The real question is, what can be done?! The answer is a simple one, consume less and demand more. Where possible don’t buy anything. Where you do need to make a purchase, check the fabric composition label and opt for organic cotton, bamboo, or other natural fabric that will degrade over time. When purchasing custom organic t-shirts, it is also important to note the types of ink used in the printing process. Organic t-shirt printing is possible with water based ink, however, many believe the best choice for sustainable t-shirt printing in large volumes is to opt for plastisol ink which gives an almost 100% yield and can be scooped up and re-used.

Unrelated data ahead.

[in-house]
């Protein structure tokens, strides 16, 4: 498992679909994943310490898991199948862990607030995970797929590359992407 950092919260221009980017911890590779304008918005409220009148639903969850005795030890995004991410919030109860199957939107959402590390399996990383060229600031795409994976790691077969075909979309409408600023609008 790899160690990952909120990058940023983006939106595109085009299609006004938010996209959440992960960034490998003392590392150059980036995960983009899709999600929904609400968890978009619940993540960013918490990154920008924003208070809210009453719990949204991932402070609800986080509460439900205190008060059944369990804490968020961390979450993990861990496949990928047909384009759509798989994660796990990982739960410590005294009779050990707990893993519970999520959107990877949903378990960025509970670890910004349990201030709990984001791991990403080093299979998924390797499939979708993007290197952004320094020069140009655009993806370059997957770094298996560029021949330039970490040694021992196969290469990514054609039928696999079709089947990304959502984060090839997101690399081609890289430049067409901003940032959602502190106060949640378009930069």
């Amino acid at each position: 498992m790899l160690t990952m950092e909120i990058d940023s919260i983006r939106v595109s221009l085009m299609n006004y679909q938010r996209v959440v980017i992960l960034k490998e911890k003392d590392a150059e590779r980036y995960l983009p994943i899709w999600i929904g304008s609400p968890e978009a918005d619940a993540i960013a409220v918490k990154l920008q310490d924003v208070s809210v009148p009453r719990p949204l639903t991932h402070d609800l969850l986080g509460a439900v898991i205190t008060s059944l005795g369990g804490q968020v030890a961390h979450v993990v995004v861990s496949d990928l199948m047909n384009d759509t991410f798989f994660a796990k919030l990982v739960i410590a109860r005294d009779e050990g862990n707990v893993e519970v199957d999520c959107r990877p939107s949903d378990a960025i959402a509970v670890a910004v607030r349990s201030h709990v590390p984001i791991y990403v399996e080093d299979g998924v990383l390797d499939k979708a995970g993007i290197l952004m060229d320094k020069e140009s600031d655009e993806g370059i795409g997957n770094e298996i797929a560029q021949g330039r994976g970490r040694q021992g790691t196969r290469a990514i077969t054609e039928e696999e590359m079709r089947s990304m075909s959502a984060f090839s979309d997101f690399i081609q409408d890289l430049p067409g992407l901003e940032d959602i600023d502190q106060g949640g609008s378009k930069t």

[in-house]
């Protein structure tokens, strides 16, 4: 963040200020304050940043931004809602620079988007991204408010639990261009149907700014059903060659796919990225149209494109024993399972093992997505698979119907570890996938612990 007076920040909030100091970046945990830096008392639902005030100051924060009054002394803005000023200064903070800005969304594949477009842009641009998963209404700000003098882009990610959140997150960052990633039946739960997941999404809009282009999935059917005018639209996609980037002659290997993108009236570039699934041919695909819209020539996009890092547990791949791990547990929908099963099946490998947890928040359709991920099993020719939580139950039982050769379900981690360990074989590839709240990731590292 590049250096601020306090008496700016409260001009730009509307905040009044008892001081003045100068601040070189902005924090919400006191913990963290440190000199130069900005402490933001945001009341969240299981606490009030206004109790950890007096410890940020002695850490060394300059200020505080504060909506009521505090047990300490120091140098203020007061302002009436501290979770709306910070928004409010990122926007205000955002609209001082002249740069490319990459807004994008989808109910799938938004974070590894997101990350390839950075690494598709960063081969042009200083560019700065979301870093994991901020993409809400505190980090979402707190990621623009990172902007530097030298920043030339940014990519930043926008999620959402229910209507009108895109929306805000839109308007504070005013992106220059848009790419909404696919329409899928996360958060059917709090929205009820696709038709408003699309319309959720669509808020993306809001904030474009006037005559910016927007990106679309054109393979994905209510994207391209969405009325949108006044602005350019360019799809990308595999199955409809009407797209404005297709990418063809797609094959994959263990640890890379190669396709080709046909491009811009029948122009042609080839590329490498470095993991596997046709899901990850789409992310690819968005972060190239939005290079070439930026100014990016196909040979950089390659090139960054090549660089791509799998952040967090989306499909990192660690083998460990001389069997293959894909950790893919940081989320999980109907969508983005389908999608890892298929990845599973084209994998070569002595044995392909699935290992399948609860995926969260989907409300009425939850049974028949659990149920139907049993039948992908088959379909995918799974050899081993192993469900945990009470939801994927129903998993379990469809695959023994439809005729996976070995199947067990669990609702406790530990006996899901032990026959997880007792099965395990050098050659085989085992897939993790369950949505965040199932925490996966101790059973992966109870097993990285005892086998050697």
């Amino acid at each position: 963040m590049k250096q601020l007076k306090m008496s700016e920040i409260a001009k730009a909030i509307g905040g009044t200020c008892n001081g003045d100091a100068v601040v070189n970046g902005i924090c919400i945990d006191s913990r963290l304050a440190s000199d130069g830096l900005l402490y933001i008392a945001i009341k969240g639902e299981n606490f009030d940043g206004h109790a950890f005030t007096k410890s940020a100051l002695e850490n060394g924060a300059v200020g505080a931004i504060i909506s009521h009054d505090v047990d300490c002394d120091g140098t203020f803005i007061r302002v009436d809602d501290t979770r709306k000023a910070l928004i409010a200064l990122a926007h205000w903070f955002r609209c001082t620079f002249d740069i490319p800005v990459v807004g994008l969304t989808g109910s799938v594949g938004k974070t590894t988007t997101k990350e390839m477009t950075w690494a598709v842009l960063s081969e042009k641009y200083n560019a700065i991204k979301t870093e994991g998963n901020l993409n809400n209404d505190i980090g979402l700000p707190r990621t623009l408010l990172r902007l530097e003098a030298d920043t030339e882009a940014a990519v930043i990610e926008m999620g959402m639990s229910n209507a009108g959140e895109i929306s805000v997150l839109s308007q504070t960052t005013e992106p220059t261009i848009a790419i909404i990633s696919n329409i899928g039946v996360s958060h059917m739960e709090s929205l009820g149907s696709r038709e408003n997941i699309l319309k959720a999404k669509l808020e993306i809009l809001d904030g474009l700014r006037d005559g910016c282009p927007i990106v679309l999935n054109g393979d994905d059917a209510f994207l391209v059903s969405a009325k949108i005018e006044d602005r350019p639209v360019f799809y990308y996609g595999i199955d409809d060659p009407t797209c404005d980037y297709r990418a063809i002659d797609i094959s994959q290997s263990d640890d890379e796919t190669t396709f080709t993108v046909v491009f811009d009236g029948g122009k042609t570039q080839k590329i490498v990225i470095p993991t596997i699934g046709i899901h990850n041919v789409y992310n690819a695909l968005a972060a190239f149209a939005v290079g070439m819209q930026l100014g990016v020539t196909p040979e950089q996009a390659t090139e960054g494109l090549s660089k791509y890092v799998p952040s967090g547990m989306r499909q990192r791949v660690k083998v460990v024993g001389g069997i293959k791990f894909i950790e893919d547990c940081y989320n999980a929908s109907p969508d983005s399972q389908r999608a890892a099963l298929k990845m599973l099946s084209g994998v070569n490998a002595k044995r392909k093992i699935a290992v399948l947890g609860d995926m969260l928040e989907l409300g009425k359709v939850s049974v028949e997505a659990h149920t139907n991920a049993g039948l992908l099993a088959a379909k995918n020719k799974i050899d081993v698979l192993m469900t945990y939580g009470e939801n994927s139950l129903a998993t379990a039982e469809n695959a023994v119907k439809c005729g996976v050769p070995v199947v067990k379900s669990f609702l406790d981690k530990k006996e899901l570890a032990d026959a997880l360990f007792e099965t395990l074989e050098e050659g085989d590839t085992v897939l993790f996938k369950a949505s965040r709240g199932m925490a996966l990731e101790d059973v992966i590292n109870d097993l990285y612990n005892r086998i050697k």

It is about accepting there isn’t a silver bullet that resolves it all; most options are a step in the right direction. Although that’s a harder marketing pitch, it’s the reality. If we keep encouraging these steps forward in innovation, and demanding more from retailers, we will begin to see the changes needed. After all, our money holds the real power.
Organic Cotton T-Shirts vs Recycled Polyester T-Shirts Overview
|ORGANIC COTTON||RECYCLED POLYESTER|
|SOURCE||COTTON PLANT||CRUDE OIL|
|RECYCLABLE||YES||YES (to an extent)|
|BEST FOR||EVERYDAY WEAR||SPORTS/PERFORMANCE WEAR|
Where Can I Buy Custom Organic Cotton T-Shirts or Recycled Polyester T-Shirts?
Whether you need recycled sportswear for a team event, or custom printed organic cotton t-shirts for your merchandise, we can help. You’ll find our full range of products on our online store.